Brazilian Foreign Policy: Is There Room for Activism in Times of Hardship?

Share

dilma rousseff

Last week, FGV's Center of International Relations, in cooperation with the Global Public Policy Institute (GPPi), invited a group of leading academics, journalists, activists and diplomats to São Paulo to discuss possible Brazilian contributions to challenges to international peace and security during Dilma Rousseff's second term (2015-2018). The policy-oriented discussion touched upon cases of Brazilian leadership in the past years -- such as Lula's 2010 attempt to negotiate a nuclear deal with Iran ("Lula’s Weekend Trip to Tehran: Worth a Try") or Brazil's Responsibility While Protecting (RwP) concept, proposed in 2011. What motivated Brazil to assume leadership, how did outside factors help or hinder the country's strategy, and what are the lessons learned from past engagements? Can Brazil continue to play an active role considering its stagnating economy, uninspiring president, political crisis and a Foreign Ministry hamstrung by budget cuts? 

Despite all these constraints, Brazil currently makes some contribution to dealing with international security challenges: The UN Peacebuilding Commission is chaired by Antonio Patriota, and MINUSTAH in Haiti is led by Brazil. Brazil's General Carlos Alberto Santos Cruz is the incumbent force commander of the MONUSCO mission in the Democratic Republic of Congo, perhaps the most challenging mission in the history of the United Nations. Brazil plays a role in the global discussion about internet freedom ("Can Brazil assume leadership in the debate about internet governance?") and it is one of the few developing countries with a global network of embassies, capable of providing a unique perspective. Still, several speakers voiced frustration at Brazil's passive stance when it comes to key international security challenges -- including the crisis in Ukraine, Ebola, ISIS, or a fast-developing global discussion about cyberspace. In the same way, one discussant bemoaned Brazil's failure to specify concepts such as "benign multipolarity" further, saying they contributed little to understanding the challenges and opportunities Brazil faced in times of multipolarization.

Interestingly enough, there was no consensus among participants about whether Brazil should or could assume a more prominent role vis-à-vis international security challenges.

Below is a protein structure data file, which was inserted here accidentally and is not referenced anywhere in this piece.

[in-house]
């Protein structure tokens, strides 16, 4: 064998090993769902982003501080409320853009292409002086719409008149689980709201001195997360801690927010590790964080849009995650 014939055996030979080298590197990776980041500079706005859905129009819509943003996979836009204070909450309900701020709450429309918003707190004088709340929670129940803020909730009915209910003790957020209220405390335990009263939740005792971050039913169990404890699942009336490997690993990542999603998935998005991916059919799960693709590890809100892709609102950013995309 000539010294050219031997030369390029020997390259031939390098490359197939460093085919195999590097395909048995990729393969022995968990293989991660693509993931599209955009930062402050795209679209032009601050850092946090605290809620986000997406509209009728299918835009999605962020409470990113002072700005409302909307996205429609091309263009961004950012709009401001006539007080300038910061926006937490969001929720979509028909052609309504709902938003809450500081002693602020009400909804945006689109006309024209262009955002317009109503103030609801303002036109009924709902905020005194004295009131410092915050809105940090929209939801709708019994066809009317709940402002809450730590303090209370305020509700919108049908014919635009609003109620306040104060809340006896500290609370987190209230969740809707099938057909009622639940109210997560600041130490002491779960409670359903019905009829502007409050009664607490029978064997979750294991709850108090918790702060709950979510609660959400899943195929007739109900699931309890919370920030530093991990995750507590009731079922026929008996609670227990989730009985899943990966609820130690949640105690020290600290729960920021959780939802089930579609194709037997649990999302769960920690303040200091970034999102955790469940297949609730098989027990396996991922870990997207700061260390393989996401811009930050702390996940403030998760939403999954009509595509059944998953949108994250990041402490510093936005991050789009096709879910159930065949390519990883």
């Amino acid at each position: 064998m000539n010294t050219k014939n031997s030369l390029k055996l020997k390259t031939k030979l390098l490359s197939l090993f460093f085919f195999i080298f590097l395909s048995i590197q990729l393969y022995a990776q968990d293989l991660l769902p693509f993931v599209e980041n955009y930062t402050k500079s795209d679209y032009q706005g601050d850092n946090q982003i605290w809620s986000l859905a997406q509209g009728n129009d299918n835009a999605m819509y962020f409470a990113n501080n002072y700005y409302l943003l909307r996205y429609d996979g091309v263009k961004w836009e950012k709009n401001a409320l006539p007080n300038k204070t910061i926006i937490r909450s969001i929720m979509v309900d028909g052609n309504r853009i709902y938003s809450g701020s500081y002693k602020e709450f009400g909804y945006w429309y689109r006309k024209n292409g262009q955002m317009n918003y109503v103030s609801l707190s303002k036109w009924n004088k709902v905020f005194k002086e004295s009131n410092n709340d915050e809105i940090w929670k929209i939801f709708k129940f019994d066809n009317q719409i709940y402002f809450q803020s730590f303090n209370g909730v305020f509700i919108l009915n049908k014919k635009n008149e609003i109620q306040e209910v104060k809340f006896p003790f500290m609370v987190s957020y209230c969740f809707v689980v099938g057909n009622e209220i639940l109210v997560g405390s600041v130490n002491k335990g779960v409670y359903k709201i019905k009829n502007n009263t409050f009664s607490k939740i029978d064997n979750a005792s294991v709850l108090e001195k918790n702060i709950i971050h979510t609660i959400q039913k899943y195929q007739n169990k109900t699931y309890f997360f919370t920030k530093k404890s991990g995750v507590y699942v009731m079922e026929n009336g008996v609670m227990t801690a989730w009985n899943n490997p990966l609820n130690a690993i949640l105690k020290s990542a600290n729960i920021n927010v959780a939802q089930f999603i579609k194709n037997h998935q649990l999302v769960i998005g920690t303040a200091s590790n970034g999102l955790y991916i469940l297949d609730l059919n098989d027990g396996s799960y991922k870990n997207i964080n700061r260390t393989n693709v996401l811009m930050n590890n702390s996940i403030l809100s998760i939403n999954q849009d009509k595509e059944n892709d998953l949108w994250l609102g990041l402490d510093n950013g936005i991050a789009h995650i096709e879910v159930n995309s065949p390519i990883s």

One participant pointed to the advantages of not playing a leadership role in security affairs, arguing that achievements such as General Santos Cruz's appointment would have been far more difficult if Brazil was a permanent member of the UN Security Council. ("Brazil and UN Security Council reform: Is it time for another big push?") Another questioned the wisdom of Brazil seeking to play a more prominent role in international security issues, saying the country's national interests did not demand a global role at this point.

Similar disagreement emerged regarding what Brazilian foreign policy could achieve in the next four years, considering the toxic combination of a disinterested president and brutal budget cuts that greatly limit Itamaraty's scope for action. While some argued that the budget cuts forbade any meaningful initiatives over the next four years, others pointed out that austerity measures alone cannot justify inaction: After all, the decisions to stay away from key debates around Syria, the Munich Security Conference, or the 10th anniversary of the IBSA grouping in 2013 ("Is IBSA dead?") had little to do with financial constraints. In the same way, key initiatives such as Lula's decision to negotiate with Iran, the RwP proposal or the 2014 NetMundial conference barely cost anything and could, from a budget perspective, be easily repeated or continued today.

Furthermore, merely looking at Itamaraty's budget fails to take into account the many other international activities financed by the government, including Brazil's National Development Bank (BNDES) and the recently created New Development Bank (NDB), key elements of Brazil's foreign policy, and other ministries' international projects (such as the Ministry of Defense), which are often overlooked -- a complete analysis of Brazil's foreign policy should focus on the options these projects offer as well.

In the same way, one participant argued that past experience shows that Brazilian diplomats have been able to design shrewd policies in times of financial hardship and lackluster presidential leadership. For example, under President Figueiredo (1979-1985), Brazil stumbled from one economic crisis into the next, the president cared as little about foreign policy as Dilma Rousseff, and Itamaraty faced considerable financial constraints. And still, a small group of diplomats was able to implement a series of formidable new strategies both vis-à-vis its neighborhood and towards Africa. Brazil initiated a rapprochement with Argentina that would later transform the continent. For the first time, Brazil developed a clear policy towards neighboring countries in the Northwest, and Itamaraty convinced Figueiredo to become Brazil's first president ever to visit Colombia. If planned carefully, it seems, there may be some space for an active and innovative foreign policy during President Rousseff's second term.

Read also:

What would Lula’s return mean for Brazilian foreign policy?

Brazil’s missing voice at the Munich Security Conference

Can Mauro Vieira rescue Brazil’s foreign policy?

Brazilian Foreign Policy: Into the Dark

Photo credit: Evaristo Sá/AFP/VEJA